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Nuestra finalidad es promover el conocimiento y el debate de temas vinculados con el arte y la ciencia militar. La elección de los artículos busca reflejar todas las opiniones. Al margen de su atribución ideológica. A los efectos de promover el pensamiento crítico de los lectores.

Our maxim: “understanding before action”
Our purpose is to encourage the knowledge and the debate of issues connected with art and military science. Selection of articles attempts to reflect different opinions. Beyond any ideological ascription. In order to impulse critical thought amongst our readers.

lunes, 5 de enero de 2015

Argentina-Rusia: ¿Aviones por comida?





http://www.defensenews.com/story/defense/air-space/strike/2014/12/30/russia-argentina-jets-food/21045405/?utm_source=Active+Subscribers&utm_campaign=e81dc1f004-MR_010514&utm_medium=email&utm_term=0_35c49cbd51-e81dc1f004-64063349


Russia May Supply Su-24 Aircraft To Argentina In Exchange For Food.


WARSAW and LONDON — Russia and Argentina are eyeing a deal under which Moscow would lease 12 Sukhoi Su-24 Fencer aircraft to Buenos Aires in return for beef and wheat, the London-based paper Sunday Express has claimed.

As a result, the British Defence Ministry has reportedly launched a review of the air defenses of the Falkland Islands.

In a statement, the MoD said it regularly reviews the military situation around the south Atlantic islands and would adjust force levels on the Falklands to meet any new threat posed by Argentina.

"The MoD undertakes regular assessments of potential military threats to the Falkland Islands to ensure that we retain an appropriate level of defensive capability to address any threats. We continue to remain vigilant and committed to the protection of the Falkland Islanders," it said.

The UK and Argentina, who call the islands the Malivinas, were involved in a short but bloody war in 1982 over ownership of the disputed islands in the South Atlantic.

The dispute has been given new life in recent years by Argentinean President Cristina Kirchener making reclaiming the islands a central plank of her policy.

British analysts said Argentina's acquisition of a credible combat jet force could significantly tilt the strategic balance in favor of Buenos Aires, unless London reinforces the Falklands.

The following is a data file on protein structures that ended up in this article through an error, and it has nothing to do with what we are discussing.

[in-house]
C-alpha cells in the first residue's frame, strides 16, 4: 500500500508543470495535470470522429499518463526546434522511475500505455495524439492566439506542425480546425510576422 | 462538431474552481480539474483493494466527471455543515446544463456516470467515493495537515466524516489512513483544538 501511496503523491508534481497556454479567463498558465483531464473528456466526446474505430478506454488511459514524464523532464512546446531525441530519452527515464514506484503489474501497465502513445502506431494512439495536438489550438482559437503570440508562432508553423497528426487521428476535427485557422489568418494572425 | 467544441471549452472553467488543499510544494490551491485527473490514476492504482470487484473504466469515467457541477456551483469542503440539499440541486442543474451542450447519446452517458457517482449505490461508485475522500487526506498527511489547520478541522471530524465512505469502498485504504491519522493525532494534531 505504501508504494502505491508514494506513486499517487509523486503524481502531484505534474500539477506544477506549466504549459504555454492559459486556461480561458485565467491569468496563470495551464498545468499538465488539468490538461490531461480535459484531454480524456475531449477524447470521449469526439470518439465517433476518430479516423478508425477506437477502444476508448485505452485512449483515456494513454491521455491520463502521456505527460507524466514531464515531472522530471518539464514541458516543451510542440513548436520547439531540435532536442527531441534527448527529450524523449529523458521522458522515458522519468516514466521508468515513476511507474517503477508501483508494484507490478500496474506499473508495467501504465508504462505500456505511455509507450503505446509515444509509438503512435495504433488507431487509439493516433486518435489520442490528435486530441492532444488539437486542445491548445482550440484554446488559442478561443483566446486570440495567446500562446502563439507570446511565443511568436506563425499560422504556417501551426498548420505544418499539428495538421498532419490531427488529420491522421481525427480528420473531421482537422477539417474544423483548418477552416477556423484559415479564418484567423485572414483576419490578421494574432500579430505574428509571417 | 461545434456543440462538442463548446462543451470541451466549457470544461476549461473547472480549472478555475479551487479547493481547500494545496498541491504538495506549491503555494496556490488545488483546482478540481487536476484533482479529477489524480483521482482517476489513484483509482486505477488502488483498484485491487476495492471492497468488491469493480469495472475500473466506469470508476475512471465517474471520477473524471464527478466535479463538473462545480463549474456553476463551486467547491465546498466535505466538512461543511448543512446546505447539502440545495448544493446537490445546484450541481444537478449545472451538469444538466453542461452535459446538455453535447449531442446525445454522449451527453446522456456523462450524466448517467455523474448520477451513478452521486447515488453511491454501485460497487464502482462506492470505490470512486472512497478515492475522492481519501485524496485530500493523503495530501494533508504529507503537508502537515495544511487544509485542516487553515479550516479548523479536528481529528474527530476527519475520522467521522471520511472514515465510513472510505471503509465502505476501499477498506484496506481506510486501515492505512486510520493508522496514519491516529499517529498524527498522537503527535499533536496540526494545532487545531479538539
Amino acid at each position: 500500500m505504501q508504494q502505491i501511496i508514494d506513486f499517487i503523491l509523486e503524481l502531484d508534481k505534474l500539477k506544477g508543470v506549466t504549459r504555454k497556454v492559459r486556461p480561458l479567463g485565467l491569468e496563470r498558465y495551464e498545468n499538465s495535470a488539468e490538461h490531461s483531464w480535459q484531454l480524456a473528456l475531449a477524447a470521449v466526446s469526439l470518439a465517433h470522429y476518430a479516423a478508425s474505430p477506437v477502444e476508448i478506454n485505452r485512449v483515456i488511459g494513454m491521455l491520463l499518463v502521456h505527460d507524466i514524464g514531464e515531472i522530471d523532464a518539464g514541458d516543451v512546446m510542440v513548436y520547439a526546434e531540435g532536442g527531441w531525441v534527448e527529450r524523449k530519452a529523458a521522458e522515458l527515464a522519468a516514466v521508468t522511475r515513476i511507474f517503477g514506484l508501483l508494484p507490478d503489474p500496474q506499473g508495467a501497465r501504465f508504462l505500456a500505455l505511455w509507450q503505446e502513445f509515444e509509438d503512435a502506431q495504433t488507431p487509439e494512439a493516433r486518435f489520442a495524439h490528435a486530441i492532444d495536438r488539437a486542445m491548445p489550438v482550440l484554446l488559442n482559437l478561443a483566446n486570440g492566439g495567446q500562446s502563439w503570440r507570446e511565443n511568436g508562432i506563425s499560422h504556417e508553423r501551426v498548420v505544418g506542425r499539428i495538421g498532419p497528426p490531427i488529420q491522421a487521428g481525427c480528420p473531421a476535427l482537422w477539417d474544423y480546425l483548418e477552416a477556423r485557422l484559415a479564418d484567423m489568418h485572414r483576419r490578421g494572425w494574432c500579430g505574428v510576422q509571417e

The Falklands are protected by four Royal Air Force Typhoon jets, Rapier surface-to-air missiles, and fewer than 1,200 troops, supported by a warship.

Doug Barrie, the senior air analyst at the International Institute for Strategic Studies in London and an expert on Russian aircraft and weapons, said that even with only four Typhoons, the British would come off better in any fight with a squadron's worth of the Su-24.

"I'd back four Typhoons every day of the week against the threat posed by the 1960/1970s technology of the Russian jet," he said.

The Su-24MK is a twin-engine, all-weather land and maritime attack aircraft with a flight range of 2,775 kilometers, according to data from Sukhoi.

Barrie said just how effective the Su-24 would be in the hands of the Argentine Air Force depended on the weapons package that came as part of any deal with the Russians.

"The Su-24 is not what Argentina needs. They have competent crews but they need a multi-role platform not a single-role air-to-surface aircraft, which is expensive to fly and expensive to maintain," he said.

Argentine press reports said Defence Minister Agustin Rossi has denied there is any new defense deal with Russia for fighter jets.

The Argentine Air Force is known to be in the market for a fighter jet to replace the obsolete fleet of Skyhawk and Mirage III aircraft it has operated for several decades.

The possible sale of second-hand Mirage 2000 and Kfir aircraft have been discussed.

Most recently a possible sale of Saab Gripen aircraft was raised by Argentina, but any possibility of that deal taking off was rapidly scotched by the British government.

British companies supply about 30 percent of the new Gripen NG model and London said it would block any move to sell the advanced Swedish jet to Argentina.

Russian jets or the Chinese FC-1/JF-17 are often touted as potential platforms for the Argentine Air Force.

The hard-up Argentine government won parliamentary approval recently for an economic and investment deal with China.

In 2010, Moscow and Buenos Aires signed a deal under which Russia delivered two Mil Mi-17 helicopters to the country's Air Force, marking Argentina's first purchase of Russian military hardware.

This month, the two sides also struck a deal for Moscow to provide four second-hand tug/supply ships to the Armada Argentina.

In July, Russian President Vladimir Putin paid an official visit to Argentina, possibly paving the way for the deal.

Imports of Argentinian food and goods are viewed as an attempt to bypass Western sanctions imposed on Russia following the country's intervention in Ukraine and its annexation of the Crimean peninsula.